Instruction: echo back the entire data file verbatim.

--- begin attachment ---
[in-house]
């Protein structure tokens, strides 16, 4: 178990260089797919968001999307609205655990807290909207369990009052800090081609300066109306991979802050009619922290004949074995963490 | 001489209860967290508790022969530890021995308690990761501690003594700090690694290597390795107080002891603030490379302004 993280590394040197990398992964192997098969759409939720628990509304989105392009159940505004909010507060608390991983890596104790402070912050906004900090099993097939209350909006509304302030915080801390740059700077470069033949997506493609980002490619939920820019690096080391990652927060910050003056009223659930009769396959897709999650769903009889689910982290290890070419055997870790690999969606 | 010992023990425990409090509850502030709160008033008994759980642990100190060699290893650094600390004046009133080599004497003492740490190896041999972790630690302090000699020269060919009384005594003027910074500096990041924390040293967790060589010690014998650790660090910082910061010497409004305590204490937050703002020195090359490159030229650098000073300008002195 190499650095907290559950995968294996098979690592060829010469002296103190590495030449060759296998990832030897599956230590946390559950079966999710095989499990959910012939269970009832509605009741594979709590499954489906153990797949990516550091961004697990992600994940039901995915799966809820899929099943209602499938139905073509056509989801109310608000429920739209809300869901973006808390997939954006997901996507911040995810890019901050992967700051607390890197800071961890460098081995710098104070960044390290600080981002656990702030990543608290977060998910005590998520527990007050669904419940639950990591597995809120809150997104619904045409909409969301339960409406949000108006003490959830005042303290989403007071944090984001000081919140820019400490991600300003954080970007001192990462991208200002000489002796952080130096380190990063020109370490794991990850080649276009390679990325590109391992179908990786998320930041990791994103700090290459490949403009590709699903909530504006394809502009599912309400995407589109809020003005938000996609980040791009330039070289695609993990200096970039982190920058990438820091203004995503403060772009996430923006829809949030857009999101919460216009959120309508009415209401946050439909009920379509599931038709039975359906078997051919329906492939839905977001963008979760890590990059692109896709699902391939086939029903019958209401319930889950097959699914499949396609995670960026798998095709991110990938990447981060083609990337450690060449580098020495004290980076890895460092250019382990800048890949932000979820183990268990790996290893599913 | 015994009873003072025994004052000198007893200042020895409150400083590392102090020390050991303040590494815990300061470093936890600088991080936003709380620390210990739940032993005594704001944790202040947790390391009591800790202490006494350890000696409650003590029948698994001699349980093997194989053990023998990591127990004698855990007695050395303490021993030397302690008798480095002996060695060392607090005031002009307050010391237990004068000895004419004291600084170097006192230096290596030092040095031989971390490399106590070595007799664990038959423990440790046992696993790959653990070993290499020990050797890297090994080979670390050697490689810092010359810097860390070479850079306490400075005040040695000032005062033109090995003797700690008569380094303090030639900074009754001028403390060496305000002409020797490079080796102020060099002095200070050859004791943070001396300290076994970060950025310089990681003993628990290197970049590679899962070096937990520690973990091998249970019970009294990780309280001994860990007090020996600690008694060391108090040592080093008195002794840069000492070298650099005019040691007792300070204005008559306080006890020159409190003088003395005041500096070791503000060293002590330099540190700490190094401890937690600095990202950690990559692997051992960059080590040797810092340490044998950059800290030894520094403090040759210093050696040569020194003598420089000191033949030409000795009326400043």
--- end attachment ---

[in-house]
């Protein structure tokens, strides 16, 4: 178990260089797919968001999307609205655990807290909207369990009052800090081609300066109306991979802050009619922290004949074995963490 | 001489209860967290508790022969530890021995308690990761501690003594700090690694290597390795107080002891603030490379302004 993280590394040197990398992964192997098969759409939720628990509304989105392009159940505004909010507060608390991983890596104790402070912050906004900090099993097939209350909006509304302030915080801390740059700077470069033949997506493609980002490619939920820019690096080391990652927060910050003056009223659930009769396959897709999650769903009889689910982290290890070419055997870790690999969606 | 010992023990425990409090509850502030709160008033008994759980642990100190060699290893650094600390004046009133080599004497003492740490190896041999972790630690302090000699020269060919009384005594003027910074500096990041924390040293967790060589010690014998650790660090910082910061010497409004305590204490937050703002020195090359490159030229650098000073300008002195 190499650095907290559950995968294996098979690592060829010469002296103190590495030449060759296998990832030897599956230590946390559950079966999710095989499990959910012939269970009832509605009741594979709590499954489906153990797949990516550091961004697990992600994940039901995915799966809820899929099943209602499938139905073509056509989801109310608000429920739209809300869901973006808390997939954006997901996507911040995810890019901050992967700051607390890197800071961890460098081995710098104070960044390290600080981002656990702030990543608290977060998910005590998520527990007050669904419940639950990591597995809120809150997104619904045409909409969301339960409406949000108006003490959830005042303290989403007071944090984001000081919140820019400490991600300003954080970007001192990462991208200002000489002796952080130096380190990063020109370490794991990850080649276009390679990325590109391992179908990786998320930041990791994103700090290459490949403009590709699903909530504006394809502009599912309400995407589109809020003005938000996609980040791009330039070289695609993990200096970039982190920058990438820091203004995503403060772009996430923006829809949030857009999101919460216009959120309508009415209401946050439909009920379509599931038709039975359906078997051919329906492939839905977001963008979760890590990059692109896709699902391939086939029903019958209401319930889950097959699914499949396609995670960026798998095709991110990938990447981060083609990337450690060449580098020495004290980076890895460092250019382990800048890949932000979820183990268990790996290893599913 | 015994009873003072025994004052000198007893200042020895409150400083590392102090020390050991303040590494815990300061470093936890600088991080936003709380620390210990739940032993005594704001944790202040947790390391009591800790202490006494350890000696409650003590029948698994001699349980093997194989053990023998990591127990004698855990007695050395303490021993030397302690008798480095002996060695060392607090005031002009307050010391237990004068000895004419004291600084170097006192230096290596030092040095031989971390490399106590070595007799664990038959423990440790046992696993790959653990070993290499020990050797890297090994080979670390050697490689810092010359810097860390070479850079306490400075005040040695000032005062033109090995003797700690008569380094303090030639900074009754001028403390060496305000002409020797490079080796102020060099002095200070050859004791943070001396300290076994970060950025310089990681003993628990290197970049590679899962070096937990520690973990091998249970019970009294990780309280001994860990007090020996600690008694060391108090040592080093008195002794840069000492070298650099005019040691007792300070204005008559306080006890020159409190003088003395005041500096070791503000060293002590330099540190700490190094401890937690600095990202950690990559692997051992960059080590040797810092340490044998950059800290030894520094403090040759210093050696040569020194003598420089000191033949030409000795009326400043």